This week, Ruffini took to Twitter to broaden his critique to the conservative movement’s attitude toward institutions in general, both its own and those of the left. This Storify page captures the relevant tweets. Ruffini undoubtedly makes good points, and has some worthwhile advice for the right. But I think the limitation he runs into here is not really about cultural institutions per se but the culture that leads to the formation of those institutions. Ruffini writes:

Where is our Harvard, our New York Times, our Hollywood, our Silicon Valley? Owning the commanding heights of culture, it matters.

It’s true that culture matters, and later on Ruffini seems to acknowledge that a conservative version of the New York Times is not the best way de-marginalize conservative cultural perspectives when he writes:

This is why I’m encouraged to see guys like Robert Costa go to WaPo. Hard news reporting that started on the right.

Indeed, as everyone knows, the most glaring lack of diversity in liberal media and cultural institutions is lack of intellectual and ideological diversity. The right produces plenty of talent, but the left’s rigid orthodoxy and enforced groupthink too rarely take the risk of exposing their audience to a dissenting view.

But the larger obstacle to the construction of conservative cultural institutions is that conservatives are so often by nature averse to the infusion of partisan politics into every facet of private life that would be required. Take each of the institutions Ruffini mentions.

Harvard: this is a stand-in for liberal academia overall, but it’s a good example since it retains its high status even as it basically gives its students A’s just for showing up. How does a place like Harvard become what it is today, when it once had such prestige and promise? Easy: the politicization of education by liberals who don’t want their students to be challenged. Do conservatives even want their own version of that? Should they? I don’t think they should, and I don’t they really do either. I think they yearn for the influence such institutions have, but greatly—and appropriately—disapprove of what it takes to get there.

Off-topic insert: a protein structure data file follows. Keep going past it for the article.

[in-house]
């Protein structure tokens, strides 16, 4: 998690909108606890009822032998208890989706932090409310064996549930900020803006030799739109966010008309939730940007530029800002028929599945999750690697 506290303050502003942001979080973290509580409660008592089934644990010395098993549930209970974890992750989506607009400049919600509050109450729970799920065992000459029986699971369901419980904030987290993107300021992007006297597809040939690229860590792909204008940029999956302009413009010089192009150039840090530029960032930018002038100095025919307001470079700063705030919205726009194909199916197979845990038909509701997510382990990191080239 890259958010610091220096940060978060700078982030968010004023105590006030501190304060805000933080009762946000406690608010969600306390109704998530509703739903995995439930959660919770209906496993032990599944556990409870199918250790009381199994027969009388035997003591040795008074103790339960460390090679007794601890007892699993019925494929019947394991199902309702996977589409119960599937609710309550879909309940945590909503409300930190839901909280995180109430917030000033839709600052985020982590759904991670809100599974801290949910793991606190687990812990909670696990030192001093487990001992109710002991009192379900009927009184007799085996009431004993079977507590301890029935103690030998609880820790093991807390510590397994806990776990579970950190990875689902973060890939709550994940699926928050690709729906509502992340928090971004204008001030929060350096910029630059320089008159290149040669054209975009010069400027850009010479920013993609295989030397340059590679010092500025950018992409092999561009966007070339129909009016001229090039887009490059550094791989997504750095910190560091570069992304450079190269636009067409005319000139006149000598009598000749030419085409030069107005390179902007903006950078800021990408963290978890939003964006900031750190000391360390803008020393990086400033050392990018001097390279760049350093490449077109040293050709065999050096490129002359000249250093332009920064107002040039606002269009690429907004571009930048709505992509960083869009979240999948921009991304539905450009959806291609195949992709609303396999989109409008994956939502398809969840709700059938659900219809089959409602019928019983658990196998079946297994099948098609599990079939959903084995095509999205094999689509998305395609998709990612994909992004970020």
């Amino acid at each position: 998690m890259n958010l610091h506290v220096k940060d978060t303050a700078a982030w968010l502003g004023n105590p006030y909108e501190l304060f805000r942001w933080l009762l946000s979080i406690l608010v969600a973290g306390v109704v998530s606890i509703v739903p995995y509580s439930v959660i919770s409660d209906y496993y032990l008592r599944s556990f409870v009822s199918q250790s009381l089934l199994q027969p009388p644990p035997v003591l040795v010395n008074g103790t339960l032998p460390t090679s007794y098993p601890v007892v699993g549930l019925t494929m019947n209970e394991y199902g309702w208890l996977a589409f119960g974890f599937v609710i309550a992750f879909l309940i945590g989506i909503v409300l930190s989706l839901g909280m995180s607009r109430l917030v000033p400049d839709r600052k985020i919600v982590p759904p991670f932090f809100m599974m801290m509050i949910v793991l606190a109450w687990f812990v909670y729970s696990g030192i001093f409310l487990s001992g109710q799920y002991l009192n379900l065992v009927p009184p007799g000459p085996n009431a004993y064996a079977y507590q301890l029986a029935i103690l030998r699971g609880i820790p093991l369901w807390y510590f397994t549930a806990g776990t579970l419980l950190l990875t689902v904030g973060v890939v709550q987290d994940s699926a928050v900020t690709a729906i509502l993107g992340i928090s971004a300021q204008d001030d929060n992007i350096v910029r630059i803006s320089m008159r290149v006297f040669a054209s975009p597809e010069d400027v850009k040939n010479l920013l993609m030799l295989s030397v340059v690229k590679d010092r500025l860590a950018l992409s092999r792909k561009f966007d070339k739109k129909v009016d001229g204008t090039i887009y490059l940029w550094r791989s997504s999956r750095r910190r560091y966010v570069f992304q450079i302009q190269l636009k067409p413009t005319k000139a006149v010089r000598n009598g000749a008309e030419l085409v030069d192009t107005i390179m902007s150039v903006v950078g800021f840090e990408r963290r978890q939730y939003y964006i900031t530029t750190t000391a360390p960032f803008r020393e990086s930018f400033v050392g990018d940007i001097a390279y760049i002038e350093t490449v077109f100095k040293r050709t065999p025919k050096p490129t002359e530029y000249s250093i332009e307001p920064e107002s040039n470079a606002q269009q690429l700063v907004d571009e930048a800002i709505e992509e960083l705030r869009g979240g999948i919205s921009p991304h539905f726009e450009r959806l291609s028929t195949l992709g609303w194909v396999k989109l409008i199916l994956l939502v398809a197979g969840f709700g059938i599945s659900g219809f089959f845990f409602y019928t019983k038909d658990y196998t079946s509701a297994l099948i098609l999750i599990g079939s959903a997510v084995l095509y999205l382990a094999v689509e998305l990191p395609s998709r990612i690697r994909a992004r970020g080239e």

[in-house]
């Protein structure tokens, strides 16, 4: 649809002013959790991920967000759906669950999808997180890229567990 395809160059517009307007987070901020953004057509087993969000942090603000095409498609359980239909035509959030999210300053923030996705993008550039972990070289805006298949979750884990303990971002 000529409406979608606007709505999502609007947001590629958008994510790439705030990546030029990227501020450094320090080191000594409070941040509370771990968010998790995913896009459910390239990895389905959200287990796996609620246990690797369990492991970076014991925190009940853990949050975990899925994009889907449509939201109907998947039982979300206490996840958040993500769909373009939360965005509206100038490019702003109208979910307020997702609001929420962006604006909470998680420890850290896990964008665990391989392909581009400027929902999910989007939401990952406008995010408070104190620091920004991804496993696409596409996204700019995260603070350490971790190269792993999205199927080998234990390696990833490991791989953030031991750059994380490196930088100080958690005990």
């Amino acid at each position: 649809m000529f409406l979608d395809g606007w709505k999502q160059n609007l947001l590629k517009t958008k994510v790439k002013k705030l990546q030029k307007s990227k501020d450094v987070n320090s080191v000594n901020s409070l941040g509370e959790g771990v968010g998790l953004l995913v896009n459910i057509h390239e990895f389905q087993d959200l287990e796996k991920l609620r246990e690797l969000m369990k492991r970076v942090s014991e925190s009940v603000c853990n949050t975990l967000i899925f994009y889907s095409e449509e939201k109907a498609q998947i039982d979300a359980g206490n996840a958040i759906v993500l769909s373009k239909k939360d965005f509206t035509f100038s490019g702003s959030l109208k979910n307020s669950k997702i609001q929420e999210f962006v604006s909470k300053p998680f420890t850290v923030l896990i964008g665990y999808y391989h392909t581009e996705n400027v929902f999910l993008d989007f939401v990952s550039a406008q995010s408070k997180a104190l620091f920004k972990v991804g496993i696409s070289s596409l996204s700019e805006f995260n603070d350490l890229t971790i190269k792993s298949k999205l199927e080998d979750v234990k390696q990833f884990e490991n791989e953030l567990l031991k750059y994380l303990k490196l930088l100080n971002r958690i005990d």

New York Times: this is a stand-in for the liberal mainstream media, especially since the Times itself is going through such a crisis of credibility right now. But Ruffini already answered this one when he spoke of National Review’s ace political reporter Robert Costa going to the Washington Post. Conservative alternatives are too easily defined as such. More importantly, the Times mostly bellows groupthink and has allowed its bias not only to seep into its news reporting, but to become its news reporting. Why would conservatives want to foist another such institution on the country?